C.S. reports the following personal financial interests: C.S. has served as consultant, participated in advisory boards or received travel grants from AstraZeneca, Celgene, Daiichi Sankyo, Eisai, F. Hoffmann-La Roche Ltd., Genomic Health, Merck, Sharp and Dhome España SA, Novartis, Pfizer, Philips Healthwork, Pierre Fabre, prIME Oncology, Puma, Synthon, and Sanofi Aventis. C.S. reports the following institutional financial interests, paid directly to Institution: AstraZeneca, Daiichi Sankyo, Eli Lilly and Company, Genentech, Immunomedics, Macrogenics, Merck, Sharp and Dhome España S.A., Novartis, Pfizer, Piqur Therapeutics, Puma, Roche, Synthon and Zenith Pharma.
R.B-S. has served as an advisor/consultant to Eli Lilly and Roche and has received honoraria from Eli Lilly, Roche, Bristol-Myers Squib, Novartis, Pfizer, and travel, accommodations, or expenses from Roche.
L.C.C. is a founder and member of the SAB and holds equity in Agios Pharmaceuticals and Petra Pharmaceuticals, companies developing drugs for treating cancer. The laboratory of L.C.C also receives funding from Petra.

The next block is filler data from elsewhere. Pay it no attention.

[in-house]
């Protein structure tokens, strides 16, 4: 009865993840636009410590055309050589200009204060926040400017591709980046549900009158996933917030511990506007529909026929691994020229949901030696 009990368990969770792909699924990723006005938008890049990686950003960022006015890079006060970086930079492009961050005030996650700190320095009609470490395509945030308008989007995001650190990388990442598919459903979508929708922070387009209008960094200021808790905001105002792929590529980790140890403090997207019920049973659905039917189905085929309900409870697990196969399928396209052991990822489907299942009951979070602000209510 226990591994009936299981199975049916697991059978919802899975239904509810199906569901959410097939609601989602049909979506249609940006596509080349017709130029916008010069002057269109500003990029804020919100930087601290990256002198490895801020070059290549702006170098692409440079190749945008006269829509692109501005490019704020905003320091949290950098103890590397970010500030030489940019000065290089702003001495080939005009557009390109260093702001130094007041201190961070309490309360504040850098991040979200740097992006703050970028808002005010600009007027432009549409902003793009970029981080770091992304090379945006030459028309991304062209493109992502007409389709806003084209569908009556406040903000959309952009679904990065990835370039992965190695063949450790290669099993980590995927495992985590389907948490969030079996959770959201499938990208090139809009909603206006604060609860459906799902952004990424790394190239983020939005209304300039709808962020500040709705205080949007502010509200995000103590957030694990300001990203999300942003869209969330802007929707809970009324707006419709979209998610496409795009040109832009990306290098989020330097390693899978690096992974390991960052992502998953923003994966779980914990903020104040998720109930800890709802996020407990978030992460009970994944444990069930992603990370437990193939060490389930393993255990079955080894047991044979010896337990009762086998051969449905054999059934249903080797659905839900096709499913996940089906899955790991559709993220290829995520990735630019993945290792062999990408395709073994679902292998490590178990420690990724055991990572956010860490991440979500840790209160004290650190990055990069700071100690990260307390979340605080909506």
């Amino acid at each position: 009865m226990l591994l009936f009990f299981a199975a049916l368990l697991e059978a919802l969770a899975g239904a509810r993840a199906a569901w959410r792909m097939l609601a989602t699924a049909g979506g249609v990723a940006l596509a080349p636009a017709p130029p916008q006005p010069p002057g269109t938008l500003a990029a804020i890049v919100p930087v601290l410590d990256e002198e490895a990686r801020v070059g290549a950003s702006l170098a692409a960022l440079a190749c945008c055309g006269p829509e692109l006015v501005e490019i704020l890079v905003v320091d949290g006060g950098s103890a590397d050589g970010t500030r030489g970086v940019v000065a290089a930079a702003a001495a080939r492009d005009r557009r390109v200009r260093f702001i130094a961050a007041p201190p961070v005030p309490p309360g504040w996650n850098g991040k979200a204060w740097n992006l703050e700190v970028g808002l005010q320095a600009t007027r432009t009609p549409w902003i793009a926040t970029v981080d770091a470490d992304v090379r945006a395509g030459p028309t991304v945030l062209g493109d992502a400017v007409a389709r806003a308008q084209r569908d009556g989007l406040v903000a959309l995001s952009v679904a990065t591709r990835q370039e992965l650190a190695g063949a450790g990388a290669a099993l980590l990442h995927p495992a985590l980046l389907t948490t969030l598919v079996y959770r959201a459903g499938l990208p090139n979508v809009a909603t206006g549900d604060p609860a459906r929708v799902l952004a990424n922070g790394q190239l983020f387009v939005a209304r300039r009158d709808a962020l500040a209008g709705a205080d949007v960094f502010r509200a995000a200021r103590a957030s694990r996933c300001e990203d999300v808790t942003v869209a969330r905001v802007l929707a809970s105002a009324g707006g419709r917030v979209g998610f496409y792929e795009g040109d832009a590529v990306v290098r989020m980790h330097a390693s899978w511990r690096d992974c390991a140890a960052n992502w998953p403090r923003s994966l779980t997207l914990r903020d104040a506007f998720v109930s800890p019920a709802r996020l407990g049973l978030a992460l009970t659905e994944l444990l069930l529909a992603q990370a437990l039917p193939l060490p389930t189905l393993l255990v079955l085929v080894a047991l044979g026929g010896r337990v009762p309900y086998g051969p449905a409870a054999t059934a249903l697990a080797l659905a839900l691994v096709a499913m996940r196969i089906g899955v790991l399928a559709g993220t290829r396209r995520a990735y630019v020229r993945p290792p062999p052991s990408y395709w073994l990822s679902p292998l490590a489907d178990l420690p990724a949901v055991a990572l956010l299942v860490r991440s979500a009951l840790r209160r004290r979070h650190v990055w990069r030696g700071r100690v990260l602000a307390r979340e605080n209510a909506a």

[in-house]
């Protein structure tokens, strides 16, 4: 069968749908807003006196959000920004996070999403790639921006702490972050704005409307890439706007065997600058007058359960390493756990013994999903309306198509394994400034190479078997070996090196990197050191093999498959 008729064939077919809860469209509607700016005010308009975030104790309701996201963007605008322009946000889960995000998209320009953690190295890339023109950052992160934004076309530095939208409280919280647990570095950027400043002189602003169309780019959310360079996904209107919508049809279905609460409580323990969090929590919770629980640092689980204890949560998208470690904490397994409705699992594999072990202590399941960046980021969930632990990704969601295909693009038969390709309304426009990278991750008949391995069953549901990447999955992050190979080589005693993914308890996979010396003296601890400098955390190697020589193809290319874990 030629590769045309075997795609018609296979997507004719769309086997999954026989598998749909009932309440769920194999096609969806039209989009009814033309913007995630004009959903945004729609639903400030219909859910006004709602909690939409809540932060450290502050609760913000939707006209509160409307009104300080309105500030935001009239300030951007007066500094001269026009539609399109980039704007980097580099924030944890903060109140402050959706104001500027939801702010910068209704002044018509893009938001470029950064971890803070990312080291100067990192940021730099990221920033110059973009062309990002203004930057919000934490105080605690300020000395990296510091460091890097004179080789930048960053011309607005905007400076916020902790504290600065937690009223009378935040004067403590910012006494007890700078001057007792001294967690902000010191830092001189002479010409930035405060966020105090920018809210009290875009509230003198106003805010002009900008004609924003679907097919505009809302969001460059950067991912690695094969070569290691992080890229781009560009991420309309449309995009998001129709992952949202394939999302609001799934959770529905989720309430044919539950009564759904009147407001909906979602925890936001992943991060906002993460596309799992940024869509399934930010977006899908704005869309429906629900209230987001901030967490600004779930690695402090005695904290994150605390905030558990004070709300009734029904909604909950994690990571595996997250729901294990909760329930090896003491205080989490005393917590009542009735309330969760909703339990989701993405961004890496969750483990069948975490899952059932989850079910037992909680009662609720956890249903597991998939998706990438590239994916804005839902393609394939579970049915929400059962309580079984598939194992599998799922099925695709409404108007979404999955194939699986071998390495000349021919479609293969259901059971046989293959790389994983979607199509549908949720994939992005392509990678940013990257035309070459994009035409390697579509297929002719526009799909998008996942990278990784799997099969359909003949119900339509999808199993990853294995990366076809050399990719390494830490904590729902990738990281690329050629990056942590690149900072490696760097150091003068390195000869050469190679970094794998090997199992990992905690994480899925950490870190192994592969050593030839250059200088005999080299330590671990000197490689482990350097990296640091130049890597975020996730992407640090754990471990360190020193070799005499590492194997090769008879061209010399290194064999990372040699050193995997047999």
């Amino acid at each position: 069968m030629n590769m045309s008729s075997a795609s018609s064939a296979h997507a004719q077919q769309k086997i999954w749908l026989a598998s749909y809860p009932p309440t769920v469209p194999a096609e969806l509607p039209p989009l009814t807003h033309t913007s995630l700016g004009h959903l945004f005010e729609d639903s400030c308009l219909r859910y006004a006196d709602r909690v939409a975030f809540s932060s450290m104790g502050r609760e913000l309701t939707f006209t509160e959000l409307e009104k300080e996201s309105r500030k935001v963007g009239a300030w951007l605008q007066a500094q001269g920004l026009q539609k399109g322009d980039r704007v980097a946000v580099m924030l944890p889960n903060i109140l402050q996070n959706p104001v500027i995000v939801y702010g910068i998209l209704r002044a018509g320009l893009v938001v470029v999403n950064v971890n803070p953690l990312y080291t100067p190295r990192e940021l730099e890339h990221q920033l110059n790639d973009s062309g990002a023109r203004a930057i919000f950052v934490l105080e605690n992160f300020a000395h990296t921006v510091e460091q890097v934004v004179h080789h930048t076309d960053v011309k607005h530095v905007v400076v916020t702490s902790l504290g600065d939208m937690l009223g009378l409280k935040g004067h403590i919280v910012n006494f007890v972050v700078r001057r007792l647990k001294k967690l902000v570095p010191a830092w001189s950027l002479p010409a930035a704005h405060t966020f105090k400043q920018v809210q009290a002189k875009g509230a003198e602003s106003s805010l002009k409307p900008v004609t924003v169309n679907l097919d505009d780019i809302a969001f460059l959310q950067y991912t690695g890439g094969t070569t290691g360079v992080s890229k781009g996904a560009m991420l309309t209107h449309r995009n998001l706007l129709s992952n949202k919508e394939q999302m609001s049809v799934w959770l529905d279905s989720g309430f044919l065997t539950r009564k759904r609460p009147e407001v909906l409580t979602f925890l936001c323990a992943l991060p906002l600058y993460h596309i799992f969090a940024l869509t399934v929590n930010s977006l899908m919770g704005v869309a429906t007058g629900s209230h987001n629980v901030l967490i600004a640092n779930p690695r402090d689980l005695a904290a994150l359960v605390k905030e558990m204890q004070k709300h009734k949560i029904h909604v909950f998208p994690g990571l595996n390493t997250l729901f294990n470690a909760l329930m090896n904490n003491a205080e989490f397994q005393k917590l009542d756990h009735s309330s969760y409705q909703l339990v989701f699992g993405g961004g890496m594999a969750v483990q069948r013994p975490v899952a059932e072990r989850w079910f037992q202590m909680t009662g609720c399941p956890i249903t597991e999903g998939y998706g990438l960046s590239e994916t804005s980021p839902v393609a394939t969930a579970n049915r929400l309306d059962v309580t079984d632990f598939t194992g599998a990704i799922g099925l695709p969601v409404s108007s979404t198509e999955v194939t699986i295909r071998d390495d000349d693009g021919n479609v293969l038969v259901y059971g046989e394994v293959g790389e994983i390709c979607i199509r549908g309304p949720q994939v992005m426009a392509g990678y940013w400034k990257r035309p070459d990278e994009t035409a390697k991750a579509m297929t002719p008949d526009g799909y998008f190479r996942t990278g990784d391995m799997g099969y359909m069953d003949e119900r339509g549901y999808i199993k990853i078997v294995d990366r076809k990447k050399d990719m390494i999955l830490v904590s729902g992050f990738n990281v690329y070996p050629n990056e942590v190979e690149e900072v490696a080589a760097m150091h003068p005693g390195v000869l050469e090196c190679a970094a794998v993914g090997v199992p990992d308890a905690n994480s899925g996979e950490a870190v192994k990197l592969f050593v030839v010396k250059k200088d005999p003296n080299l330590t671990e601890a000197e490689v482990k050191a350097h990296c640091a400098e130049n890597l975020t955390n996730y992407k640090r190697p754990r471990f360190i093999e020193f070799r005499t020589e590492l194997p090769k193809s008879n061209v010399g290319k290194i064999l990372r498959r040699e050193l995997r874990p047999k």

D.B.S. has consulted with and received honoraria from Pfizer, Loxo Oncology, Lilly Oncology, Illumina, and Vivideon Therapuetics.
B.B. has participated in advisory boards for MSD, Mylan, Roche, and Novartis.
V.S. has received non-commercial support from Novartis.
C.A. serves or has served as an advisor to Novartis, Lilly, Sanofi, RADIUS, ABBVIE, TAIHO Oncology, PUMA Biotechnology, Merck, H3Biomedicine, Symphogen, OrigiMed, Immunomedics, Petra Pharma, G1 Therapeutics, Athenex, and Daiichi Sankyo. C.A. receives or has received research grant support from Pfizer, Lilly, RADIUS, Bayer, Takeda, PUMA Biotechnology, and Symphogen. C.A. holds stock options in Provista and Y-TRAP and serves in the Scientific Advisory Board of the Komen Foundation.
N.U.L. receives or has received research support paid directly to the Institution from Genentech, Pfizer, Merck, and Seattle Genetics. N.U.L. has served as a consultant or participated in advisory boards for Puma, Seattle Genetics, Daiichi Sankyo, Denali Therapeutics, and California Institute for Regenerative Medicine. N.U.L. has received travel expense reimbursement from Puma and Seattle Genetics.
All other authors declare no relevant conflicts of interest.
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Garrido-Castro, A.C., Saura, C., Barroso-Sousa, R. et al. Phase 2 study of buparlisib (BKM120), a pan-class I PI3K inhibitor, in patients with metastatic triple-negative breast cancer. Breast Cancer Res 22, 120 (2020). https://doi.org/10.1186/s13058-020-01354-y